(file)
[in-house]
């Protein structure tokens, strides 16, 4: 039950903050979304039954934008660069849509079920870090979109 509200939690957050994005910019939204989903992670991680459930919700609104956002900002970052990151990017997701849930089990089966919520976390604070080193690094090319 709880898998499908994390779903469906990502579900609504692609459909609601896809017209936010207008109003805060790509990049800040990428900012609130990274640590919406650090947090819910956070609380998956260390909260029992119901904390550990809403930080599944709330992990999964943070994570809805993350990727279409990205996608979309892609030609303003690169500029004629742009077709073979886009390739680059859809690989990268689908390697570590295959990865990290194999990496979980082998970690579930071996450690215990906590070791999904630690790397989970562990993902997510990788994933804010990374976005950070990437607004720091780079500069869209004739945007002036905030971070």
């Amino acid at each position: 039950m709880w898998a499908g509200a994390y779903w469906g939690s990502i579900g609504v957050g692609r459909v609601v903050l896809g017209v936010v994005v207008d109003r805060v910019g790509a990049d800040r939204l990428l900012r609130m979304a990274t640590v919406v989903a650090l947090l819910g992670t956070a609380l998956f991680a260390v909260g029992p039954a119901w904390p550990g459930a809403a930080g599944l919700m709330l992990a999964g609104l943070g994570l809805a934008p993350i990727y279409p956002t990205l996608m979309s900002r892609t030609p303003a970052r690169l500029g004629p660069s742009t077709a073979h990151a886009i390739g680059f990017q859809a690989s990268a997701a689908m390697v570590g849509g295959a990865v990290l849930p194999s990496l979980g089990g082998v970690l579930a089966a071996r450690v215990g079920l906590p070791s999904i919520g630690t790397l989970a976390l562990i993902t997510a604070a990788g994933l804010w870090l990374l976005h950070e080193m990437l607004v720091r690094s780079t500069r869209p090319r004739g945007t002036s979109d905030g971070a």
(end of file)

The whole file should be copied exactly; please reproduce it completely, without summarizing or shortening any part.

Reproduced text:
[in-house]
């Protein structure tokens, strides 16, 4: 039950903050979304039954934008660069849509079920870090979109 509200939690957050994005910019939204989903992670991680459930919700609104956002900002970052990151990017997701849930089990089966919520976390604070080193690094090319 709880898998499908994390779903469906990502579900609504692609459909609601896809017209936010207008109003805060790509990049800040990428900012609130990274640590919406650090947090819910956070609380998956260390909260029992119901904390550990809403930080599944709330992990999964943070994570809805993350990727279409990205996608979309892609030609303003690169500029004629742009077709073979886009390739680059859809690989990268689908390697570590295959990865990290194999990496979980082998970690579930071996450690215990906590070791999904630690790397989970562990993902997510990788994933804010990374976005950070990437607004720091780079500069869209004739945007002036905030971070």
């Amino acid at each position: 039950m709880w898998a499908g509200a994390y779903w469906g939690s990502i579900g609504v957050g692609r459909v609601v903050l896809g017209v936010v994005v207008d109003r805060v910019g790509a990049d800040r939204l990428l900012r609130m979304a990274t640590v919406v989903a650090l947090l819910g992670t956070a609380l998956f991680a260390v909260g029992p039954a119901w904390p550990g459930a809403a930080g599944l919700m709330l992990a999964g609104l943070g994570l809805a934008p993350i990727y279409p956002t990205l996608m979309s900002r892609t030609p303003a970052r690169l500029g004629p660069s742009t077709a073979h990151a886009i390739g680059f990017q859809a690989s990268a997701a689908m390697v570590g849509g295959a990865v990290l849930p194999s990496l979980g089990g082998v970690l579930a089966a071996r450690v215990g079920l906590p070791s999904i919520g630690t790397l989970a976390l562990i993902t997510a604070a990788g994933l804010w870090l990374l976005h950070e080193m990437l607004v720091r690094s780079t500069r869209p090319r004739g945007t002036s979109d905030g971070a």